Publisher’s Weekly has some things to say, some good, some not, which is what I would expect from a collection that has a lot of stylistic variety. Collections can’t please everyone. For example: “Weaker pieces rely on repetitive motifs and uncanny concepts stretched too-thin” but “The strongest entries allow Wexler’s accomplished prose ample elbow room.” I don’t agree with the part about weaker pieces, yet, obviously the reviewer is correct on the praising bits. Full review here.
Back in 2003, when my first book, In Springdale Town, came out, I did my first radio interview, with Vick Mickunas for his program The Book Nook, at WYSO, public radio for the Miami Valley etc. etc. The experience was an experience and not my favorite experience. In August 2021, before my reading to celebrate the release of The Painting and the City paperback/ebook, Vick had me back on his show. The shows used to be live but are now taped in advance, which is less stressful. I had fun this time, and I think it came out okay. Not that I plan to listen to it. But here’s the link to the archive.
The building shown above is the former Yellow Springs high school turned Village offices turned miscellaneous rentals turned future radio station plus offices for Dave Chappelle’s Iron Table Holdings.
Taking a break from end of summer pickling to say that it’s time to pre-order my new short story collection, Undiscovered Territories.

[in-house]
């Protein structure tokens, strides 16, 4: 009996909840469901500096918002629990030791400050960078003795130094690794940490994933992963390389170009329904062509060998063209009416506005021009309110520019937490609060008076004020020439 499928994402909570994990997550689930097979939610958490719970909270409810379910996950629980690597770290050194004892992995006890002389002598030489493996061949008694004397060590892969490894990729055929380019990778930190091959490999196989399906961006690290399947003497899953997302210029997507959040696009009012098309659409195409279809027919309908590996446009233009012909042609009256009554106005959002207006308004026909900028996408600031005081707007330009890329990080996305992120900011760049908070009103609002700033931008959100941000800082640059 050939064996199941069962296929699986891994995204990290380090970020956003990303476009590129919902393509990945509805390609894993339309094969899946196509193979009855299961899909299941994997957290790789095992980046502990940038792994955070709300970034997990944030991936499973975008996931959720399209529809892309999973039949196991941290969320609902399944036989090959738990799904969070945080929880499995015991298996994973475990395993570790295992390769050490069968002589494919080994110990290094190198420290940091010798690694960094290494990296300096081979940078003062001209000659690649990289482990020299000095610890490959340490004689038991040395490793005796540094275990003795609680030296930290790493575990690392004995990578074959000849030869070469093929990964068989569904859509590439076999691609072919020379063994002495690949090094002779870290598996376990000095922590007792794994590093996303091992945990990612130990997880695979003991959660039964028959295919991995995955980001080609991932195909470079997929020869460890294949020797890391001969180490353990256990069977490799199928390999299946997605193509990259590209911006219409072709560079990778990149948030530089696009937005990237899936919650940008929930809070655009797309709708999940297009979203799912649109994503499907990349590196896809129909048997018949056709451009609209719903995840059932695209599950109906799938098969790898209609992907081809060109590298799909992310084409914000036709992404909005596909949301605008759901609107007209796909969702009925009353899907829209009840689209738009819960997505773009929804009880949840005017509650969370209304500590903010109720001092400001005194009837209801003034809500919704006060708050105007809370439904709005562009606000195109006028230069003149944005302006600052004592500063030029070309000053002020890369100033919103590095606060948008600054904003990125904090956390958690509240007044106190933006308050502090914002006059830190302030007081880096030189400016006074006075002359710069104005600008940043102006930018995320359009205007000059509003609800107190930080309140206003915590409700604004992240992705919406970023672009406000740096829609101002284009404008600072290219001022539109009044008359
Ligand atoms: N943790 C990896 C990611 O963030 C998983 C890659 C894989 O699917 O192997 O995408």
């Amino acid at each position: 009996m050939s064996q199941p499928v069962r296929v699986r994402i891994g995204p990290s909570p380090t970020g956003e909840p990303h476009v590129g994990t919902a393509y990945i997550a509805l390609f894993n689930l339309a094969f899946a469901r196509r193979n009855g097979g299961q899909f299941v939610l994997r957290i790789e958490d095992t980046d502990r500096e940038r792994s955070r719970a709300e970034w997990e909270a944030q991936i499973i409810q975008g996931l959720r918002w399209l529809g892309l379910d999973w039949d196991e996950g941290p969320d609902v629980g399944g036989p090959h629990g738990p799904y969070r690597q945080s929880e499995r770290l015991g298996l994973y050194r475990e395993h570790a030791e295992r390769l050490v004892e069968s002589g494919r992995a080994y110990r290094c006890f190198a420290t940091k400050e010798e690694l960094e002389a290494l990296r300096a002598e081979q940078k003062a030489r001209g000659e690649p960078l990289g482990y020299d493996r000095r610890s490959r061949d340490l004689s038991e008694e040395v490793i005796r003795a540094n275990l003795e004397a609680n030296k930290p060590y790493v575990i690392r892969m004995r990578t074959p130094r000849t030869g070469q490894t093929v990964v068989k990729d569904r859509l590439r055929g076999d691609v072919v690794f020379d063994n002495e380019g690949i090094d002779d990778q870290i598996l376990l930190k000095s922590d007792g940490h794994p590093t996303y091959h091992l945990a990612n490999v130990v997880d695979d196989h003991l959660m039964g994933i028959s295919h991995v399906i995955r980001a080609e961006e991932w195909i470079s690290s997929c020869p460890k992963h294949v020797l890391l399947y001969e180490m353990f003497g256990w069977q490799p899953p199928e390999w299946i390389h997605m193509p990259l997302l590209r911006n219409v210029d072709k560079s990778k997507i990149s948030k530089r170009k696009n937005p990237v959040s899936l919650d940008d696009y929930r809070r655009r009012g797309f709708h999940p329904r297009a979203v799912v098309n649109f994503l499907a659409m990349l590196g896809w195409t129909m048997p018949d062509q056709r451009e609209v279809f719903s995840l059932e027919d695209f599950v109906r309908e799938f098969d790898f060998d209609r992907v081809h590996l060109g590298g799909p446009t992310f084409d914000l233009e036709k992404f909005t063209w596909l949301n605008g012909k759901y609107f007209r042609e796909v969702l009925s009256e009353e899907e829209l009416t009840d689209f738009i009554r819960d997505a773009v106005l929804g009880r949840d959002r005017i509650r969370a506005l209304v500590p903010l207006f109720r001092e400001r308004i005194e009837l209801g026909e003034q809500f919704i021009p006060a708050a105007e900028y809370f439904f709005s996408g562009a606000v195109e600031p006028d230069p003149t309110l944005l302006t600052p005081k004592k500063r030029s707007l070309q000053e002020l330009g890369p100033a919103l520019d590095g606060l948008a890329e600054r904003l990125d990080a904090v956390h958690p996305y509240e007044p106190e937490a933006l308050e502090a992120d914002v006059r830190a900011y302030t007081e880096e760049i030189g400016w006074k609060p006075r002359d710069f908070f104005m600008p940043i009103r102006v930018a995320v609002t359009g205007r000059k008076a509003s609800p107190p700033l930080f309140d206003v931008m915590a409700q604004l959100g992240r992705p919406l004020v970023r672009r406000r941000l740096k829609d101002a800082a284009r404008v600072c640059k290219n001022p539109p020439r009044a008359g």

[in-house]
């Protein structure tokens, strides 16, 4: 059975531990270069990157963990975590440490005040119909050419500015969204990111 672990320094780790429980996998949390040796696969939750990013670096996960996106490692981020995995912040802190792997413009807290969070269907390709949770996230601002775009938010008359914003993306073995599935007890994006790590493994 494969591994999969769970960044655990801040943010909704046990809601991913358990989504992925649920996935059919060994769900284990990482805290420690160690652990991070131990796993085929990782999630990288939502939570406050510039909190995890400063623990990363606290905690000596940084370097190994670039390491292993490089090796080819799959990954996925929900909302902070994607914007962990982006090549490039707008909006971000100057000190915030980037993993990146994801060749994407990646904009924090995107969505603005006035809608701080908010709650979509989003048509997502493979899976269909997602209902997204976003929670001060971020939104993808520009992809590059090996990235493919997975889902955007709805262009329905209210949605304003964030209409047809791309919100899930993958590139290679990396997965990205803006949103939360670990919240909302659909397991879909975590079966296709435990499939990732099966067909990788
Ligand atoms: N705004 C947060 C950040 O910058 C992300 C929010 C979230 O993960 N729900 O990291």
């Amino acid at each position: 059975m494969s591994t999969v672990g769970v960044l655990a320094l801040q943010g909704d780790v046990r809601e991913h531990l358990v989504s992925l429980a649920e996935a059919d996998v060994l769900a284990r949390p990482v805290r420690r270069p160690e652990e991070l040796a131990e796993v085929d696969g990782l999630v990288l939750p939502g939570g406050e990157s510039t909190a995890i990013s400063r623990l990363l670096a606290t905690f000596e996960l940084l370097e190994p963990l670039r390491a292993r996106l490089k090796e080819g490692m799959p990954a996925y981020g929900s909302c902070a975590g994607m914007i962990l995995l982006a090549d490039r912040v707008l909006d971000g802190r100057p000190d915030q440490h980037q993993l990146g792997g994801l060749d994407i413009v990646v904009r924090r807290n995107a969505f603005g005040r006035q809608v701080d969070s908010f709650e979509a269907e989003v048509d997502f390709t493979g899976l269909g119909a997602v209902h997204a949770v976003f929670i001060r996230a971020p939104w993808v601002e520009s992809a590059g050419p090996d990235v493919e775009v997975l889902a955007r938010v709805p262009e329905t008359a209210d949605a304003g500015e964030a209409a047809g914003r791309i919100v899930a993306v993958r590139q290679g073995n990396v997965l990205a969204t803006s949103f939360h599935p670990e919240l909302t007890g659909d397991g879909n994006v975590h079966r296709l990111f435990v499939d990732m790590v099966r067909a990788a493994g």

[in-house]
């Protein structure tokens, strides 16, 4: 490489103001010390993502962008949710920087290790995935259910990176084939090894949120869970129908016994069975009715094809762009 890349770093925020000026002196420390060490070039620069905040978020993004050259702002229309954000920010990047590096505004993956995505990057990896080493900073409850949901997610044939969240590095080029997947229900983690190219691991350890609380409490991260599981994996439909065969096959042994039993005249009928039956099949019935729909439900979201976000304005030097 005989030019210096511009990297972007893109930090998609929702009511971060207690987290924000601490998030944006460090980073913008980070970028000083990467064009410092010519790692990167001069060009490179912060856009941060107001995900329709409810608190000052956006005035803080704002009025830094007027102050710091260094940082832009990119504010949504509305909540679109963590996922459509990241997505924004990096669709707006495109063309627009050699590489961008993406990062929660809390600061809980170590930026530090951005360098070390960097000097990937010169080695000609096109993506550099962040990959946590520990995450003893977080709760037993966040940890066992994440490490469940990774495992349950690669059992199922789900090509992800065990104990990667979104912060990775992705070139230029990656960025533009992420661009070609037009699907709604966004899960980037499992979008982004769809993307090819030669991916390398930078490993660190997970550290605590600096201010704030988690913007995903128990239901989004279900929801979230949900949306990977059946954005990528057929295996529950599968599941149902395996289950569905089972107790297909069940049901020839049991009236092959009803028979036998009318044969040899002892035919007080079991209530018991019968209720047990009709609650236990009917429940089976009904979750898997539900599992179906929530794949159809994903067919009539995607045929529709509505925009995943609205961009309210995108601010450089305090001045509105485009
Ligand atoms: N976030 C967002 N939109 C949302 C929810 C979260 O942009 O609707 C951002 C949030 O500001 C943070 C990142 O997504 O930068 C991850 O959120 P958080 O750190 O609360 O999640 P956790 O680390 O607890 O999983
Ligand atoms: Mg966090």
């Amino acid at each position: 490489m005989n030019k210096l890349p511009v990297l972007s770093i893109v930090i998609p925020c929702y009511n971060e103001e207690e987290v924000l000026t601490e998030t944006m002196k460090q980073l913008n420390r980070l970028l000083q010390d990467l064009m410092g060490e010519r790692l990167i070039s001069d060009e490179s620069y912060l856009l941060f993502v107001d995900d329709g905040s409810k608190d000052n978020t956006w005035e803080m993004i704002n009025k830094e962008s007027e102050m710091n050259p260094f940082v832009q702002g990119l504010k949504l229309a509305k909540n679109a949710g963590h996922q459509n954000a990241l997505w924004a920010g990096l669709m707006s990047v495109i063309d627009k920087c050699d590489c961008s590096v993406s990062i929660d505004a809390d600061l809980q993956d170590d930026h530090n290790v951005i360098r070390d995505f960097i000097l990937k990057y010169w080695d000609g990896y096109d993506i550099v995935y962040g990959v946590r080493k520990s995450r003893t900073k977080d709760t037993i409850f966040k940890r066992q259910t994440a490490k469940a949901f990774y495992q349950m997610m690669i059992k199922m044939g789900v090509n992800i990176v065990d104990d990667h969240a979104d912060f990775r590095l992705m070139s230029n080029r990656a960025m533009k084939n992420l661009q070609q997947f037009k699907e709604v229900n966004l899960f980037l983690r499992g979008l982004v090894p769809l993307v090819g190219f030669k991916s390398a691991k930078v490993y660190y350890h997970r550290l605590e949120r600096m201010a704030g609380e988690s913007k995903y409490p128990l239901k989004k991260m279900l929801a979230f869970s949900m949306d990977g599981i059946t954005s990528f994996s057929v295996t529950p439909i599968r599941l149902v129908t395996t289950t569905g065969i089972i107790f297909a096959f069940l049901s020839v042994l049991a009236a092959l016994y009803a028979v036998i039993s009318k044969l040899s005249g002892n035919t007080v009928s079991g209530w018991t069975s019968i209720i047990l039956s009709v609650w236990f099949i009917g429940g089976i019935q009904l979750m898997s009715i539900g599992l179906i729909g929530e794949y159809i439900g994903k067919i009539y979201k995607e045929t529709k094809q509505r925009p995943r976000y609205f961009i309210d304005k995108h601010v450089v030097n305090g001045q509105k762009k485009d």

Which is a followup from the previous stack of books post.
Today is the official release day for the paperback and ebook editions of my novel, The Painting and the City. The book originally came out in 2009 as a limited edition hardback from PS Publishing. This new edition is brought to you by Steve Connell of Verse Chorus Press and his new imprint The Visible Spectrum. Paperbacks are available from independent stores everywhere, Bookshop.org and Amazon, and ebooks from various places.
I will read from the novel Tuesday, August 10, 7 pm, at the Emporium in Yellow Springs, with guitar accompaniment by Kurt Miyazaki. We’ll be doing a live stream from the Emporium’s Facebook page.
Local store Dark Star books will sell copies at the event.
New Paperback Edition Coming in July
This has been in process for a long time, but I can finally announce that The Visible Spectrum, a new imprint of Verse Chorus Press, is publishing the first U.S. and first paperback edition of my novel, The Painting and the City, set for a July 20, 2021 release. The book came out from PS Publishing in 2009, in two editions, a 100 copy slipcased hardback signed by myself and the introducer (Jeffrey Ford) and a 350 copy regular hardback signed by me. These were expensive and available in few stores.
I’m excited to have this new paperback (and ebook) coming out. I’ll post more as it gets closer to the release date.
In addition, my new short story collection (announced here or scroll down) should be coming out in September 2021.
“An unusual, haunting tale from a distinctive new voice.”—Lisa Tuttle, Sunday Times (London)
I’m pretty thrilled to announce that I have a contract from PS Publishing for a short story collection. The title is Undiscovered Territories, publication tentatively late 2020. The collection will have over 98,000 words of my short fiction, including the novella, In Springdale Town, which came out in book form from PS in 2003.
Chris Roberts will be creating cover art and possibly some interior illustrations for part title pages.
Here’s a blurb from Steve Rasnic Tem (a shortened version will appear on the back cover):